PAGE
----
FINAL REPORT: The Chemical Threat & The State of Chemical Preparedness

This DomPrep report and survey on U.S. chemical preparedness (and the steps needed to improve it) finds DomPrep members very much in synch with the views of the DomPrep40. Both groups are highly attuned to the chemical threat and what it might mean for local emergency managers. Moreover, although local jurisdictions may consider a chemical warfare agent or TIC/TIM (toxic industrial chemical/toxic industrial material) event as high-consequence/low probability, they do not necessarily have the time, talent, and financial resources needed to apply to increasing local preparedness for such events.

“Much more can be done in policy and process at the national level to help local emergency managers be better prepared,” says DomPrep40 member Major General Stephen V. Reeves, USA (Ret.), the Pentagon’s former Joint Program Executive Officer for Chemical and Biological Defense, who prepared the survey. Citing the use of chemical detectors as an example, General Reeves comments that, “We can’t leave most local emergency managers on their own to determine what an acceptable standard is. This survey was an attempt to arrive at a consensus on the policy and process holes which – if filled – can help a local emergency manager make better decisions and be better prepared.”

Key Findings: DomPrep members validated the sharply defined consensus view of the DomPrep40. The chemical threat is real. Chemical preparedness is inadequate. What is most needed now are government standards for chemical detection equipment and an “approved products list” for DHS (Department of Homeland Security) grant funds.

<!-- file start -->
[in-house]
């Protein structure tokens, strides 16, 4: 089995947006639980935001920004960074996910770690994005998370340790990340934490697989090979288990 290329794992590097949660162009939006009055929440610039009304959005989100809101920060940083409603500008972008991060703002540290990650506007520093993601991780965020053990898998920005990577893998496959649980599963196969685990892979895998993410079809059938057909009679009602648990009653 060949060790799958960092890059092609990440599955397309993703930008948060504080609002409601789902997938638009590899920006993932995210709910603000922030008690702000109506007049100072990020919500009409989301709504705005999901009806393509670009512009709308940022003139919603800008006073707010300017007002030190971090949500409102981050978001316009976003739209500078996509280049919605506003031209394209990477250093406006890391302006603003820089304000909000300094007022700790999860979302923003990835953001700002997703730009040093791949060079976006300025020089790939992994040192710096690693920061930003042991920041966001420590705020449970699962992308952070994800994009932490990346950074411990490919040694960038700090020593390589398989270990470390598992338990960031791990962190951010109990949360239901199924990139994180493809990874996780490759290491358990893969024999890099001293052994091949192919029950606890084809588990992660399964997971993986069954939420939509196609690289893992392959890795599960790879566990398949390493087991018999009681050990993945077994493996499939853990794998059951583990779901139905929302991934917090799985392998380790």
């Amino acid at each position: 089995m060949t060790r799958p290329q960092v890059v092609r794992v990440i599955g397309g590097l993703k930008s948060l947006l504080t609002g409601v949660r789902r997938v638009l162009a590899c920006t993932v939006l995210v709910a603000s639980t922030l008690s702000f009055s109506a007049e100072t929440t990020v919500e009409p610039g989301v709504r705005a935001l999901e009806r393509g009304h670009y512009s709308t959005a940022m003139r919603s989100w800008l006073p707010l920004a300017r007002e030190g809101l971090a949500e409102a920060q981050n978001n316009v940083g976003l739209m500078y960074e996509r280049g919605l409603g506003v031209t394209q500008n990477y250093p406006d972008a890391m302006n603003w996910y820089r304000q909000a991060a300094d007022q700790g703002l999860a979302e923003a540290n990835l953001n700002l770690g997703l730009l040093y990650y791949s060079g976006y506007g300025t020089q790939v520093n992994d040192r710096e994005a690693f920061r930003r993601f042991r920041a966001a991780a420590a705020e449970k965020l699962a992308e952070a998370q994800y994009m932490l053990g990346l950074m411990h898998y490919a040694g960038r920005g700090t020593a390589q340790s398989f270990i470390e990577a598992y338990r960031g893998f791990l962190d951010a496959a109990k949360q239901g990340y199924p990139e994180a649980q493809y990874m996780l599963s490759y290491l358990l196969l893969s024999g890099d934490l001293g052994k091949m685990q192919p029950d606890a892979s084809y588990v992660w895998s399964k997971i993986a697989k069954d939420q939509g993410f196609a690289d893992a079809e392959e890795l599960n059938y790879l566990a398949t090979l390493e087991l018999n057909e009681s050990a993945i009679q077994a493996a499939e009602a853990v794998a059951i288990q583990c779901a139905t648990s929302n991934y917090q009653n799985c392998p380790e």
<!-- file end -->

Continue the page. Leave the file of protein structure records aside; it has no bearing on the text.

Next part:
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Stephen Reeves

Major General Stephen Reeves, USA (Ret.), is a highly accomplished senior executive and an internationally recognized expert on chemical and biological defense as well as defense acquisition. He has testified as an expert witness on multiple occasions before the U.S. Congress and has been interviewed numerous times by the national and international print and television press. He also is a frequent speaker at both national and international defense and homeland security conferences. Experienced in leading and managing large, diverse, global, multi-billion dollar organizations, he established, and for seven years led, the first DoD Joint Program Executive Office for Chemical and Biological Defense.

John F. Morton

John F. Morton is the Strategic Advisor for DomPrep. He is also the Homeland Security Team Lead for the Project on National Security Reform (PNSR). A member of the DomPrep team since its founding, he has served as managing editor for writer assignments and interviewer for scores of DomPrep audio interviews.



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